I have long been a fan of Derek Weisberg‘s work and have had the pleasure of seeing it in person. There is a raw truthfulness present throughout his sculptures that I have always admired. I recently asked him to give me some insight into his latest show “Porcelain Promises.”
Just before moving to NY, I began using porcelain. Porcelain is just a kind of clay, but it is very fine, finicky, delicate, sensitive, and terrible to build sculpture with, because there is no real structural integrity to the clay. But I took it on (in part) as a challenge, to see if I could make my sculptures with the most difficult of ceramic materials. Also porcelain is just a beautiful material on its own. One can achieve incredible detail and sharpness while sculpting with porcelain, because of the very fine compact particles. When fired to the proper temperature it becomes very vitrified, with a low sheen, and is basically just very sexy!
I really loved using porcelain so I continued using it and exploring its possibilities when I got to NY. Because of its lack of structural integrity and its sensitivity, porcelain is prone to cracking. Which I also love as the cracks became metaphors or symbols of scars. The beautiful white of the porcelain became a wonderful ground to draw and paint on, and so I began doing that, giving the figures these “tattoos”.
Porcelain can also be colored with pigment and I began playing with coloring the clay and making images and imagery with the actual colored clay, almost like lamenated wood. I was and am enjoying all the possibilities in process, and outcomes that porcelain is providing.
“Porcelain Promises” refers to several ideas. For me porcelain conjures many ideas and references: a very sweet and delicate material, like when used in porcelain dolls, or a very high end, fine material, as in fine chinaware, a strong tradition as in delftware, or Mying dynasty objects, and it has incredible strength and integrity when fired properly. And ultimately, porcelain (and all the ideas mentioned that the material can stand for) is fragile and can be broken.
Derek is an accomplished sculptor with a vast portfolio of works. I encourage you to visit his website to see many more pieces, and read a great selection of interviews and reviews of his work. There is also an interesting studio visit at the impressive Greenwich House Pottery’s studio spaces by Kim Ronemus, where she stopped by Derek’s studio space and took some great photos of him working and the inspiration he’s placed around himself.Below are a few more images from his studio space taken by Derek….
Below are a few more images from his studio space taken by Derek….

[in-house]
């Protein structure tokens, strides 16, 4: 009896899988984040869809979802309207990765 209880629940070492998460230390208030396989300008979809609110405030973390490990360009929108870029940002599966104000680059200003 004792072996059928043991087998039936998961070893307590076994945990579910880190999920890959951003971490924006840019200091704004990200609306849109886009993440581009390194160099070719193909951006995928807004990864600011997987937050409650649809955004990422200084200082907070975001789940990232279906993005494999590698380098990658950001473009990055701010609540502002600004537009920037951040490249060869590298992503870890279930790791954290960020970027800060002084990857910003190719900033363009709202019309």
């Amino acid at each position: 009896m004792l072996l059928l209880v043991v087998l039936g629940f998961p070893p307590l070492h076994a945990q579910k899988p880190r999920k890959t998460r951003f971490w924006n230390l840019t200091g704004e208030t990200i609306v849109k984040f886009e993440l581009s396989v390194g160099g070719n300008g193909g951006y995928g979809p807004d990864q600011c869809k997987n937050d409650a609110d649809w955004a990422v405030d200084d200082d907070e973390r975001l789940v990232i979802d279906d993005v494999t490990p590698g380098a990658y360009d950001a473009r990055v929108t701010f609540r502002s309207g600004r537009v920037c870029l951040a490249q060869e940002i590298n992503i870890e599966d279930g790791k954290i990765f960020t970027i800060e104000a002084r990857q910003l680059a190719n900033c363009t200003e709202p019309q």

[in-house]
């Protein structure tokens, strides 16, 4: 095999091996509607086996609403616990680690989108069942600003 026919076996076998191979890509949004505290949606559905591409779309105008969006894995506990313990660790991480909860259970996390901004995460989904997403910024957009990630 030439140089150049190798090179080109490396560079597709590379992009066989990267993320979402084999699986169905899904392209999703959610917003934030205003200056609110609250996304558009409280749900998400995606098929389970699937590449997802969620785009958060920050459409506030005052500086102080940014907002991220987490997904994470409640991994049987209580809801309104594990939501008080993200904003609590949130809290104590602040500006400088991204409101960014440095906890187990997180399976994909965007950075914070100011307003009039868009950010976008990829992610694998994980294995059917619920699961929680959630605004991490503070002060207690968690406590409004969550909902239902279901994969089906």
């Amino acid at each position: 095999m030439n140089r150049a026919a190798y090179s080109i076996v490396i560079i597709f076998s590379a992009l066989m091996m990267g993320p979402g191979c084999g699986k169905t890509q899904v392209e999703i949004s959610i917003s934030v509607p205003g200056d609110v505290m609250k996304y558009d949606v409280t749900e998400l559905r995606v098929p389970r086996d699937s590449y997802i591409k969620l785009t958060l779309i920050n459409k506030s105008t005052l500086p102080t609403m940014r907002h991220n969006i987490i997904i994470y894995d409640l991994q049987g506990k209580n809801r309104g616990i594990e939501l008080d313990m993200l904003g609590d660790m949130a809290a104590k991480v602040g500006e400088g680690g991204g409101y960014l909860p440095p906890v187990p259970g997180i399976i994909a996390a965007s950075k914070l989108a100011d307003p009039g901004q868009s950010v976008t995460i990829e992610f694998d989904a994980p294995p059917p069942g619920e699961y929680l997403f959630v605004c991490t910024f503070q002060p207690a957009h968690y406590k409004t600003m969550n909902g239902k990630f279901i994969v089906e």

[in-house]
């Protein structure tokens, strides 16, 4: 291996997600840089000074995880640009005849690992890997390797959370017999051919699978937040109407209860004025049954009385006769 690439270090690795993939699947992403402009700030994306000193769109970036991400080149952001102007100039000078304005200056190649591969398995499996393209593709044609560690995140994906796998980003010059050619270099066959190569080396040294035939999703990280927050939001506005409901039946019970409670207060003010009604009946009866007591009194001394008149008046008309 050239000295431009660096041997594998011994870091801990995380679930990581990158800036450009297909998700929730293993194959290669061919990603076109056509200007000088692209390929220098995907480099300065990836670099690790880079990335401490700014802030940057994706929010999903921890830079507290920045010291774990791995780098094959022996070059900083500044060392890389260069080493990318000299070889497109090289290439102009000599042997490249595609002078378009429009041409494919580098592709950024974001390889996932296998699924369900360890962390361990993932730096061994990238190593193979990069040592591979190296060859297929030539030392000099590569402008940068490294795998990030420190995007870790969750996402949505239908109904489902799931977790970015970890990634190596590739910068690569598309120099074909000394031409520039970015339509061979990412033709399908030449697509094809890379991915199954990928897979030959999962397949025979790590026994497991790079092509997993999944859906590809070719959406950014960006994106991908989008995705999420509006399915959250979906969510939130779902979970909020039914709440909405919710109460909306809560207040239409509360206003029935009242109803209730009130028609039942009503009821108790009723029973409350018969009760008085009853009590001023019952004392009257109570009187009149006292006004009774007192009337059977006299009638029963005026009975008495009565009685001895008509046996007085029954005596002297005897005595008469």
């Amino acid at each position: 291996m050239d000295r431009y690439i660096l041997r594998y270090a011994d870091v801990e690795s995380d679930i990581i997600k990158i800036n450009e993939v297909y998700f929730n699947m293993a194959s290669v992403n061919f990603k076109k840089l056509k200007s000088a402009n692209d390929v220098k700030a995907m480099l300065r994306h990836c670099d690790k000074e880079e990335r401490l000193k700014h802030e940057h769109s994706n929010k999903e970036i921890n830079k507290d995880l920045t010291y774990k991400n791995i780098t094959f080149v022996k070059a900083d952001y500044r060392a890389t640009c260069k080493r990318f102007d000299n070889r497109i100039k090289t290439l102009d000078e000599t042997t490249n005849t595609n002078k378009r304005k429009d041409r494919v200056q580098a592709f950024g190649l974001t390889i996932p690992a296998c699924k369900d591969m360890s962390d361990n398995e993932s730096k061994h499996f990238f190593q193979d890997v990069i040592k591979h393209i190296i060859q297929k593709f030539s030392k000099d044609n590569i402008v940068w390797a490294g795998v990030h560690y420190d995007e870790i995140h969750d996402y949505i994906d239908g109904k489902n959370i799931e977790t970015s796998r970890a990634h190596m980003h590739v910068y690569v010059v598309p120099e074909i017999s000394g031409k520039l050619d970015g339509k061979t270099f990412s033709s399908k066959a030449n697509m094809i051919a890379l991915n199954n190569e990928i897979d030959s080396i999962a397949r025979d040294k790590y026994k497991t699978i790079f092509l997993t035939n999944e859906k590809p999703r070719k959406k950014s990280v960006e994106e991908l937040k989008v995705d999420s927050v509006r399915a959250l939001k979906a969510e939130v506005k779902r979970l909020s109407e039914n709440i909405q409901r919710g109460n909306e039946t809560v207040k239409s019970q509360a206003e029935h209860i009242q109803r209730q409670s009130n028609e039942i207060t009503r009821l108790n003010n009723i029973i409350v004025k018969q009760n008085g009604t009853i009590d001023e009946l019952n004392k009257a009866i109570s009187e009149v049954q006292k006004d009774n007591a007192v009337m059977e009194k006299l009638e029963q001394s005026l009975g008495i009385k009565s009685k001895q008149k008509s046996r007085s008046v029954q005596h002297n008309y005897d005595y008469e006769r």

…and a few more by the amazing photographer Shaun Roberts. (Follow Shaun on tumblr to catch a glimpse of his many artist studio visits and his unique view of the world.)
Derek also shared this photo… “For those of you wondering how one fires something so large.”
He was recently a participating artist at Pow Wow Hawaii 2012. This is a a gathering of 30 internationally renowned artists who over the course of a week create a vast array of works in full view of the public, allowing engagement and interaction between the artists and their audience. This event was well covered by Ken Harman for Hi-Fructose & Arrested Motion. Below is an in-progress photo of Derek’s sculpture with Jeff Hamada and Kamea Hadar, and Will Barras.
In other news, Derek will be in an upcoming group show in May called “Head Trip”, at the Northern Clay Center in Minneapolis. He will be showing many of his Grieving jars at that time. I asked Derek to give some insight into the meaning of these jars:
The Grieving Jars take initial inspiration from ancient Egyptian canopic jars. The ancient Egyptians in their death and burial rituals, would remove important organs and place them inside these canopic jars, each guarded by one of their gods. I really like the idea of ritual and death. In many ways ritual gives you a framework for dealing with death. Ritual can give you a kind of foundation, or a kind of support system, or a kind of schedule to help at a time when one can be completely lost and disoriented and grieving the loss of a loved one.
So my Grieving Jars have human heads depicting different states of grieving, instead of Egyptian gods. They can be functional and are intended to act as ritual objects. Being actual vessels, they also act as metaphor for philosophical ideas of body and spirit, and the connectedness or disjunction of these two.
You can follow Derek Weisberg’s work on Facebook and watch him work in this time lapse video from when he lived in California
Lastly, I give you this poignant self-portrait of Derek. Look at that studio… now look at him. The reasons I admire this guy are vast.